Heart transplants that do not require a human donor are a step closer after scientists 3D-printed a soft, artificial heart made of silicone.
It closely imitates a human heart 'in form and function', according to its Swiss developers.
Heart disease remains the number one killer worldwide, causing 17.3 million deaths each year – a problem exacerbated by a global shortage of heart donors.
A custom-made artificial heart would be an invaluable medical advancement that could save countless lives.
However, scientists still have one problem to conquer: the prototype currently lasts for only around 3,000 beats – or 30 to 45 minutes.
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A prototype 3D-printed silicone heart closely imitates the real thing 'in form and function'
The researchers behind the artificial heart, from ETH Zurich in Switzerland, are working on further improving the performance of their new invention.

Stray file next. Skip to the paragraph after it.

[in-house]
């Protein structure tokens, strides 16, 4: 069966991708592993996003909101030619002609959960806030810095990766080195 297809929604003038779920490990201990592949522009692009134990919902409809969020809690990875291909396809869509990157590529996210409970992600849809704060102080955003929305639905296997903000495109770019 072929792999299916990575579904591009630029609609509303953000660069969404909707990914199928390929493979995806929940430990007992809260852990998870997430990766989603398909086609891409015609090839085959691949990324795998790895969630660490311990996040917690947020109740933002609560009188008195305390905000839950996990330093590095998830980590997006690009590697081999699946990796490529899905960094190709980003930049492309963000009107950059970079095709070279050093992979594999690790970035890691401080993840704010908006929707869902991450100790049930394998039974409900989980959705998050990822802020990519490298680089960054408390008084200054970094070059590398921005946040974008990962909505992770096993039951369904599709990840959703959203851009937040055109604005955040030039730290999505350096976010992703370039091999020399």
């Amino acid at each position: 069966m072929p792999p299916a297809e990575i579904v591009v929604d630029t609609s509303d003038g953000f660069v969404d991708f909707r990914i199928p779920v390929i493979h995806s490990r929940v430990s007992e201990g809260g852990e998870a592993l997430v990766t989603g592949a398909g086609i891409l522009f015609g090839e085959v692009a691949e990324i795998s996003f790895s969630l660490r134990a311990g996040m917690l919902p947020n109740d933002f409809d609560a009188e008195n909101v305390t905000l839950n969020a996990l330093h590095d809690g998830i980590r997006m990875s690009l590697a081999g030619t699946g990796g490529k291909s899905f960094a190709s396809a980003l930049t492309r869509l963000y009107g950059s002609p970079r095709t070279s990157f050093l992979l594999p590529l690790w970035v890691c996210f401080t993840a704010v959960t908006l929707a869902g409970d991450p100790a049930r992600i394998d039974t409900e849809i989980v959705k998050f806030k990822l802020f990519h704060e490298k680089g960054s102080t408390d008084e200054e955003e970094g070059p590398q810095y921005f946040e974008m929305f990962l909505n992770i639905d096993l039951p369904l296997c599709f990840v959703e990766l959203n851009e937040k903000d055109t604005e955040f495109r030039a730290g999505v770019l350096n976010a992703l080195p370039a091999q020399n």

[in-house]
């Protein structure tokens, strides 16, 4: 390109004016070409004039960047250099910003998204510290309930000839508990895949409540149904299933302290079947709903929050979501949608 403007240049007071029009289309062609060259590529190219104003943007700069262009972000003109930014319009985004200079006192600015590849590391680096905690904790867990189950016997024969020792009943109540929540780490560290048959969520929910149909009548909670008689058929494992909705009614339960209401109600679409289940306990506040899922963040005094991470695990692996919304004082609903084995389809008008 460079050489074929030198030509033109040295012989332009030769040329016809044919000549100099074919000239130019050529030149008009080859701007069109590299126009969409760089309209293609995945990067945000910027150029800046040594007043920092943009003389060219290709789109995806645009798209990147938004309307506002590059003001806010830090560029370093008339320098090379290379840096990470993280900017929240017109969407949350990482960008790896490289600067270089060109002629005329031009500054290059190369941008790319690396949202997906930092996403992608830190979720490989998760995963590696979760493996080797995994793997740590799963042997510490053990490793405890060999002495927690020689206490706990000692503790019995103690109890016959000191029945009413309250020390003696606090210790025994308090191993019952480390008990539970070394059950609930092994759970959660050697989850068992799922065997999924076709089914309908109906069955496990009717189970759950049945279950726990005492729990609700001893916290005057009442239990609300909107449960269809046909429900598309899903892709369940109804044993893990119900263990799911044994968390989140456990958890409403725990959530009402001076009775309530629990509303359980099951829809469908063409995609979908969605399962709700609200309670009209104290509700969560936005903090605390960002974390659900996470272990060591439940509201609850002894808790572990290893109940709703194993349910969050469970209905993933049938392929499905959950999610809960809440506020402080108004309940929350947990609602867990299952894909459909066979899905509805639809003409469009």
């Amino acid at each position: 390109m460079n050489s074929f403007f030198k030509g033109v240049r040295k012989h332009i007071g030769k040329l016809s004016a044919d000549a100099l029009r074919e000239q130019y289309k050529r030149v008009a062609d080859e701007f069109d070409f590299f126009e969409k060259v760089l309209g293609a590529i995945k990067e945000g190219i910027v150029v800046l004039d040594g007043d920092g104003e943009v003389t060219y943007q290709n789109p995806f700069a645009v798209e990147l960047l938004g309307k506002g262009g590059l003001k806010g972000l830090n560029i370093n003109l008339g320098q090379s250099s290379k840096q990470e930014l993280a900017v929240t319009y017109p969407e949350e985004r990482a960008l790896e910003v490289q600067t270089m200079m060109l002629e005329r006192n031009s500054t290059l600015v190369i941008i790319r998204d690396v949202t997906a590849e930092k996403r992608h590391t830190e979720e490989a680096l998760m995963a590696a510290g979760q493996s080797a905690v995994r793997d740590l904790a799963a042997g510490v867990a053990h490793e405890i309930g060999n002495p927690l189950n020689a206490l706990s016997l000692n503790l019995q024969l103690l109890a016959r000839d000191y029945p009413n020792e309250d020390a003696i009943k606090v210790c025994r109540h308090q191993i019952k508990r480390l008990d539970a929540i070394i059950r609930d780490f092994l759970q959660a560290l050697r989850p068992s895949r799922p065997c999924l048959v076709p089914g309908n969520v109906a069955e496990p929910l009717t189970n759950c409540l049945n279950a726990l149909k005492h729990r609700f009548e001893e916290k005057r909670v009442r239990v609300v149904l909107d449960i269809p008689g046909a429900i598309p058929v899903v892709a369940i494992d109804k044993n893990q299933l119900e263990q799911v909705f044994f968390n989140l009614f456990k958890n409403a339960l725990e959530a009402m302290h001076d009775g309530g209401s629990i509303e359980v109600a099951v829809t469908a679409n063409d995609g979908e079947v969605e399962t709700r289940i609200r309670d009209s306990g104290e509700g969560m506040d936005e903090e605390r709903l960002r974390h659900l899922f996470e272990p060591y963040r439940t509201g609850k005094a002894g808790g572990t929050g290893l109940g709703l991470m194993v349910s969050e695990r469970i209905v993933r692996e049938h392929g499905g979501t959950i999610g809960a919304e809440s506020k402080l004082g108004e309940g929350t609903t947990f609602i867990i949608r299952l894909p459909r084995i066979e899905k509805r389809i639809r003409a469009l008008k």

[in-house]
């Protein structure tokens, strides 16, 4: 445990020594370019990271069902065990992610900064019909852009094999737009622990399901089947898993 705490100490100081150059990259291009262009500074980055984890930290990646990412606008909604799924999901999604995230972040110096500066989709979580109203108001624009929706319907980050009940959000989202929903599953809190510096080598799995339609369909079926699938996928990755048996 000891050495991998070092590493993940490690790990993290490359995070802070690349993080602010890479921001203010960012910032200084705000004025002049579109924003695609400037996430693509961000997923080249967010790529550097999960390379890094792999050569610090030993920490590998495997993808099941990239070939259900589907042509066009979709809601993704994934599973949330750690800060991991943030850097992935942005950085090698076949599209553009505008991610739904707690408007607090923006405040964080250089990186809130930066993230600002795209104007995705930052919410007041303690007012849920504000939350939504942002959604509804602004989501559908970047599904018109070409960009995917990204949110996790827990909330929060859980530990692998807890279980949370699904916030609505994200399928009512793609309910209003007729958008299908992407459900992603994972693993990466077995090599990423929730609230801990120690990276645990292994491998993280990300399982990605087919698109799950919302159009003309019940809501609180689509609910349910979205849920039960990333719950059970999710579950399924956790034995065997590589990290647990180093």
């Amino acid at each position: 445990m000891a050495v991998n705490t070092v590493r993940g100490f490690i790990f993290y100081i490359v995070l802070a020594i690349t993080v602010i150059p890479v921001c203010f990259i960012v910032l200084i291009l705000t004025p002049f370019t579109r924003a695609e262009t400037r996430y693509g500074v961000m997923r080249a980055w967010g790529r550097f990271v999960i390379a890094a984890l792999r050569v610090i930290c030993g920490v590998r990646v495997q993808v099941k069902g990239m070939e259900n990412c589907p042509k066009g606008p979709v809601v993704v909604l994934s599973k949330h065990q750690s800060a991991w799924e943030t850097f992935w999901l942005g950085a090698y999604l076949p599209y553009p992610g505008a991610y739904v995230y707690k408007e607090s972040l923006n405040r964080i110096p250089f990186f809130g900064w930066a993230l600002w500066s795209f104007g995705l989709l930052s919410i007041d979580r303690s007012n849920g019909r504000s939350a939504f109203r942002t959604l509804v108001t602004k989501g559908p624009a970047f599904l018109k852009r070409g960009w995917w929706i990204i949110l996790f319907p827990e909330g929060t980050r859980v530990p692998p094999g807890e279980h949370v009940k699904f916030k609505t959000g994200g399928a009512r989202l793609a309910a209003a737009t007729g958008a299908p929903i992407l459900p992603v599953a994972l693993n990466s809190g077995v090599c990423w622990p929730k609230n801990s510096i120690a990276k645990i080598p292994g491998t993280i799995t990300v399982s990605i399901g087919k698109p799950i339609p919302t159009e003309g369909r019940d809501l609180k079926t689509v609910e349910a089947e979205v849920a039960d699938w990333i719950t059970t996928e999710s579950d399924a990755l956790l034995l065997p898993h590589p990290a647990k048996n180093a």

'Our goal is to develop an artificial heart that is roughly the same size as the patient's own one and which imitates the human heart as closely as possible in form and functon,' said Nicholas Cohrs, a doctoral student on the team.
Contracts like a human heart
Weighing 90 grams (13.8 ounces), the silicone heart is slightly heavier but around the same size as a human heart.
It features left and right ventricles or chambers, just like a human heart, as well as an extra chamber that drives the external pump – replacing the muscle contraction of the human heart.
Pressurised air inflates and deflates this third chamber, designed to pump blood through the ventricles – during testing, a liquid with the same viscosity of blood was used.
Scientists hope the invention will one day replace mechanical pumps – used while people recover from heart failure or wait for a donated heart to become